The last two-thirds of the book really rocketed the tension and the danger Gwen and Peter and all of their friends are in. While they secured the Piper, it comes at an additional cost, and the dark side of adulthood that Peter has pronounced all along is finally seen in itself. I hope this increased anxiety and action flows through into setting up another great plot line to come next.



6545831Audrey Greathouse is a Seattle-based author of science-fiction and fantasy. Raised in the suburbs, she became a writer after being introduced to NaNoWriMo during her sophmore year of high school. Since then, she has drafted more than a dozen books, 100 sonnets, and 800 other poems, and a handful of short stories and one-act plays.

After dropping out of her university and beginning training as a circus performer on the aerial silks, she returned to school to study at Southern New Hampshire University College of Online and Continuing Education to earn her B.A. in English Language and Literature, with a minor in Computer Information Technologies.

Audrey Greathouse is a die-hard punk cabaret fan, and pianist of fourteen years. She’s usually somewhere along the west coast, and she is always writing.

Find the author: Website | Facebook | Twitter | Goodreads

Audiobook Review: Crows & Cards


4818478Title: Crows & Cards
Author: Joseph Helgerson
Publisher: Houghton Mifflin Harcourt
Release Date: April 2009
Length: 348 pages
Series?: no
Genre: Historical Fiction, YA

Three warnings for readers who hate surprises: 1. Beware of slivers, 2. and gamblers, 3. and aces.

Zebulon Crabtree found all that out the hard way back in 1849 when his mother and father shipped him off to St. Louis to apprentice with a tanner. Too bad he had serious allergies to fur and advice from his parents.

Hearing the beat of a different drummer, Zeb takes up with a riverboat gambler who has some special plans for him, crosses paths with a slave who turns out to be a better friend than cook, and learns that some Indian medicine men can see even though blind.

And then there’s the Brotherhood—the one that Zeb can’t seem to get out of. . . . Lucky for us, the price of living in turbulent times is often a good story, and Zeb spins an unforgettable one.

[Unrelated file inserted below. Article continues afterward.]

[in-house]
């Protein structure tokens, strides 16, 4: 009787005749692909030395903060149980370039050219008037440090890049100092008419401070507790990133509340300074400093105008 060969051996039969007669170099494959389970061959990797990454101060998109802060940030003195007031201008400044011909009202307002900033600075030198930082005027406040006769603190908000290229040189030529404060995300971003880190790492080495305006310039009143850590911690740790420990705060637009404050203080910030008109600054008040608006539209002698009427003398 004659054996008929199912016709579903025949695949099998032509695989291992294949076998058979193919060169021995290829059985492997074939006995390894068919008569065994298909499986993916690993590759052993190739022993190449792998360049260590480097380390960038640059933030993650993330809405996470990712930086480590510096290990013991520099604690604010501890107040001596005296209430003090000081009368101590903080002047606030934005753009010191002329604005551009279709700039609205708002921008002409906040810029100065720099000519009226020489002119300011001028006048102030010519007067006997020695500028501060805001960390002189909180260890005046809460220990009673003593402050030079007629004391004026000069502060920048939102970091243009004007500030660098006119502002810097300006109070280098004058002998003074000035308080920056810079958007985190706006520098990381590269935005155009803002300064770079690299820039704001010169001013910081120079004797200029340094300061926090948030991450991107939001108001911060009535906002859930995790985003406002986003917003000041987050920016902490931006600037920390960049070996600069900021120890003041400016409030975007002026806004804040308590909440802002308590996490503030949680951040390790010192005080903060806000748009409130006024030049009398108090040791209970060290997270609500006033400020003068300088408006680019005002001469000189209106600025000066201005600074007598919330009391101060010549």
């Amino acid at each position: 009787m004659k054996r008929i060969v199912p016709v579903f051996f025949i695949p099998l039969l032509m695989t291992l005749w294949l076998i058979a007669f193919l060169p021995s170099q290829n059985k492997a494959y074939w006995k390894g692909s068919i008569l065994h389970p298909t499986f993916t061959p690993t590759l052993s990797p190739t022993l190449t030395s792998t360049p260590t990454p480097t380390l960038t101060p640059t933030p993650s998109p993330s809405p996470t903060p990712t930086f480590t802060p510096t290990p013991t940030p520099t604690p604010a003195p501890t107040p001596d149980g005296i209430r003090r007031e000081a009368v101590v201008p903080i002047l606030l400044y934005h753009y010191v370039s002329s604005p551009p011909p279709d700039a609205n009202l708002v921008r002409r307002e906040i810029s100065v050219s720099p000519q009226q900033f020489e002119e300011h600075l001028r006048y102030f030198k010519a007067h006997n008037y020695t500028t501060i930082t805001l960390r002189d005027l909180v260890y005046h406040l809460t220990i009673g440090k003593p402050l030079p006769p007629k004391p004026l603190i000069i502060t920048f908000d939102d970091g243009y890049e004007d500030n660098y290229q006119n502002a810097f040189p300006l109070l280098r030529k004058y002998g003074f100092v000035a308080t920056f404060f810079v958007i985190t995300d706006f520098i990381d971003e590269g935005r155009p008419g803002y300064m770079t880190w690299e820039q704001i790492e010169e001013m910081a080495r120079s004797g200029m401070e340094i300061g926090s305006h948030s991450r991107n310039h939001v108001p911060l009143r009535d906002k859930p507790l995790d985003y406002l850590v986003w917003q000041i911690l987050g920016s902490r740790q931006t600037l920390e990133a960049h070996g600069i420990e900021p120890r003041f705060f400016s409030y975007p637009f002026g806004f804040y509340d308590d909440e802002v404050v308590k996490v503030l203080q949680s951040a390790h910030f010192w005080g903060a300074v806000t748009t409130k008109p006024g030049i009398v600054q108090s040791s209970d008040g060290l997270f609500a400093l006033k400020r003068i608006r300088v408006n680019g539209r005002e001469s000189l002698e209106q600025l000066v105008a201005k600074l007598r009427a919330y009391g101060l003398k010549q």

Find the book: Goodreads | Amazon

my review

The Narration

**Unabridged Audiobook

Narrated By: MacLeod Andrews
Publisher: Brilliance Audio
Release Date: April 2009
Length: 6 hrs and 41 mins

The Highs and Lows

  • Zeb. He is a 12-year-old boy and the oldest of seven. His father scrapes together $70 to send him to his Uncle Seth to become a tanner’s apprentice. He is a very sheltered boy. He doesn’t know things about the world. The notion of not talking to strangers, let alone trusting one, isn’t a lesson Zeb has learned – but he will. The story is told from the perspective of Zeb.
  • Setting. It is 1849 in St. Louis. This was the year cholera hit a peak in St. Louis, and it was also the year of the infamous St. Louis Fire.
  • Other Characters. Zeb also learns from the slave, Ho-John, who burns all the food (on purpose) and a blind Native American chief whispered to be a “seer.” Zeb tries as much as he can not to endanger
  • Zeb’s Journey. During his travels to St. Louis via steamboat, Zeb meets a professional gambler and thief named Chilly. Through their escapades, Zeb believes they are going to be a modern-day Robin Hood crew and swindle money from the rich to give to the poor. Eventually Zeb wises up and decides to help the slave and the already swindled chief. But by now he has already become Chilly’s apprentice and magic key to his swindling gigs, pledged himself to the Brotherhood of the Gamblers, and resides in an inn with a gambling parlor,to which Chilly is secretly half-owner in. Eventually, Zeb turns the tables on Chilly with the help of the chief and his daughter, referred to as the princess.